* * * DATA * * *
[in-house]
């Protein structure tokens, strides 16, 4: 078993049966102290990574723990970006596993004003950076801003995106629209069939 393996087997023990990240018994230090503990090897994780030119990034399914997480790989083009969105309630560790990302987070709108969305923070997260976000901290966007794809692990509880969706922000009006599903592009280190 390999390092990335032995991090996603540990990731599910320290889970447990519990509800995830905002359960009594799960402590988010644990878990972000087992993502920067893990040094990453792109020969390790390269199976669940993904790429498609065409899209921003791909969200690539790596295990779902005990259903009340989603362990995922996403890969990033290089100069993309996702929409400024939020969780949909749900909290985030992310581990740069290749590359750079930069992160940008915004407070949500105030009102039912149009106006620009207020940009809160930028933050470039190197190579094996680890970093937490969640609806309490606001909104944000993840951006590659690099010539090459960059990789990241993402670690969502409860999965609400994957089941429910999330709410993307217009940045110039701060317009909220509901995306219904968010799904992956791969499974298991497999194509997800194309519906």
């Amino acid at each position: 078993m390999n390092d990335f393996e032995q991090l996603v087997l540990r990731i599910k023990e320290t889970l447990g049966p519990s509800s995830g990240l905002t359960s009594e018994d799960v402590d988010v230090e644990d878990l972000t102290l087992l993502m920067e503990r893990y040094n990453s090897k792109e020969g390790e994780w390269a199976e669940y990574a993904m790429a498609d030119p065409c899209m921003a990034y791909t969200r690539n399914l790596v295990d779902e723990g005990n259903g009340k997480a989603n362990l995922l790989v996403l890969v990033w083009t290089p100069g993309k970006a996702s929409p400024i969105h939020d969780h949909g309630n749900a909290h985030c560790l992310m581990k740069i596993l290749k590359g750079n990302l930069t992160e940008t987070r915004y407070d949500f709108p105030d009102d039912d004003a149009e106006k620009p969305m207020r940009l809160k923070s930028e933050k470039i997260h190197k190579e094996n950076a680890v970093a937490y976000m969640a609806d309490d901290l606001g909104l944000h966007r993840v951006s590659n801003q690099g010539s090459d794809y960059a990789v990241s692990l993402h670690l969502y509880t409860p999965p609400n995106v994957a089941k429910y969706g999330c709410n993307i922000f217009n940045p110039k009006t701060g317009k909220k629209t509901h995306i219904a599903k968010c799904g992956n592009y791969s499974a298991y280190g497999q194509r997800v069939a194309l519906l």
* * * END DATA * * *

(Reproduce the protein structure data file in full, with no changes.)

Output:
[in-house]
């Protein structure tokens, strides 16, 4: 078993049966102290990574723990970006596993004003950076801003995106629209069939 393996087997023990990240018994230090503990090897994780030119990034399914997480790989083009969105309630560790990302987070709108969305923070997260976000901290966007794809692990509880969706922000009006599903592009280190 390999390092990335032995991090996603540990990731599910320290889970447990519990509800995830905002359960009594799960402590988010644990878990972000087992993502920067893990040094990453792109020969390790390269199976669940993904790429498609065409899209921003791909969200690539790596295990779902005990259903009340989603362990995922996403890969990033290089100069993309996702929409400024939020969780949909749900909290985030992310581990740069290749590359750079930069992160940008915004407070949500105030009102039912149009106006620009207020940009809160930028933050470039190197190579094996680890970093937490969640609806309490606001909104944000993840951006590659690099010539090459960059990789990241993402670690969502409860999965609400994957089941429910999330709410993307217009940045110039701060317009909220509901995306219904968010799904992956791969499974298991497999194509997800194309519906």
């Amino acid at each position: 078993m390999n390092d990335f393996e032995q991090l996603v087997l540990r990731i599910k023990e320290t889970l447990g049966p519990s509800s995830g990240l905002t359960s009594e018994d799960v402590d988010v230090e644990d878990l972000t102290l087992l993502m920067e503990r893990y040094n990453s090897k792109e020969g390790e994780w390269a199976e669940y990574a993904m790429a498609d030119p065409c899209m921003a990034y791909t969200r690539n399914l790596v295990d779902e723990g005990n259903g009340k997480a989603n362990l995922l790989v996403l890969v990033w083009t290089p100069g993309k970006a996702s929409p400024i969105h939020d969780h949909g309630n749900a909290h985030c560790l992310m581990k740069i596993l290749k590359g750079n990302l930069t992160e940008t987070r915004y407070d949500f709108p105030d009102d039912d004003a149009e106006k620009p969305m207020r940009l809160k923070s930028e933050k470039i997260h190197k190579e094996n950076a680890v970093a937490y976000m969640a609806d309490d901290l606001g909104l944000h966007r993840v951006s590659n801003q690099g010539s090459d794809y960059a990789v990241s692990l993402h670690l969502y509880t409860p999965p609400n995106v994957a089941k429910y969706g999330c709410n993307i922000f217009n940045p110039k009006t701060g317009k909220k629209t509901h995306i219904a599903k968010c799904g992956n592009y791969s499974a298991y280190g497999q194509r997800v069939a194309l519906l």